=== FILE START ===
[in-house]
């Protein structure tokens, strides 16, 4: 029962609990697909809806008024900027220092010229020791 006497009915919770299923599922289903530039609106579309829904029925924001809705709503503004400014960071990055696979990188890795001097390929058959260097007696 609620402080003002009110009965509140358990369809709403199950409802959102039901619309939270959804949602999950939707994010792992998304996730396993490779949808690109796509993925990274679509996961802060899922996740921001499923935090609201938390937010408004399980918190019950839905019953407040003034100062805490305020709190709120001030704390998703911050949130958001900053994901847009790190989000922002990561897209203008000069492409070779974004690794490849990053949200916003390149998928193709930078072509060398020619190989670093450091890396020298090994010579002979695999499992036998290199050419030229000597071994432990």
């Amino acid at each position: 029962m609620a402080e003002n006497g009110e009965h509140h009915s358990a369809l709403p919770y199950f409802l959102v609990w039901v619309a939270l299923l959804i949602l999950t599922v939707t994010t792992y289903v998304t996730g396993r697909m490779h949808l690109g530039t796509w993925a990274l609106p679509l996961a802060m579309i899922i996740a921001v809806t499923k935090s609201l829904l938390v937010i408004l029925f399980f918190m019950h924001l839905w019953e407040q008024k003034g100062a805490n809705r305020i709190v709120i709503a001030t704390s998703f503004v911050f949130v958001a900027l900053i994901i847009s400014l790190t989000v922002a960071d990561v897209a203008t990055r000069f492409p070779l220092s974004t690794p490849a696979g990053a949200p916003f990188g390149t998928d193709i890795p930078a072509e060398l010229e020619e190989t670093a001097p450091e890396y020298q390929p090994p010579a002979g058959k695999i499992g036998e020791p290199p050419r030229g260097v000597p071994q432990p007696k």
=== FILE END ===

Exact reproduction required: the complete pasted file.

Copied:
[in-house]
């Protein structure tokens, strides 16, 4: 029962609990697909809806008024900027220092010229020791 006497009915919770299923599922289903530039609106579309829904029925924001809705709503503004400014960071990055696979990188890795001097390929058959260097007696 609620402080003002009110009965509140358990369809709403199950409802959102039901619309939270959804949602999950939707994010792992998304996730396993490779949808690109796509993925990274679509996961802060899922996740921001499923935090609201938390937010408004399980918190019950839905019953407040003034100062805490305020709190709120001030704390998703911050949130958001900053994901847009790190989000922002990561897209203008000069492409070779974004690794490849990053949200916003390149998928193709930078072509060398020619190989670093450091890396020298090994010579002979695999499992036998290199050419030229000597071994432990």
């Amino acid at each position: 029962m609620a402080e003002n006497g009110e009965h509140h009915s358990a369809l709403p919770y199950f409802l959102v609990w039901v619309a939270l299923l959804i949602l999950t599922v939707t994010t792992y289903v998304t996730g396993r697909m490779h949808l690109g530039t796509w993925a990274l609106p679509l996961a802060m579309i899922i996740a921001v809806t499923k935090s609201l829904l938390v937010i408004l029925f399980f918190m019950h924001l839905w019953e407040q008024k003034g100062a805490n809705r305020i709190v709120i709503a001030t704390s998703f503004v911050f949130v958001a900027l900053i994901i847009s400014l790190t989000v922002a960071d990561v897209a203008t990055r000069f492409p070779l220092s974004t690794p490849a696979g990053a949200p916003f990188g390149t998928d193709i890795p930078a072509e060398l010229e020619e190989t670093a001097p450091e890396y020298q390929p090994p010579a002979g058959k695999i499992g036998e020791p290199p050419r030229g260097v000597p071994q432990p007696k």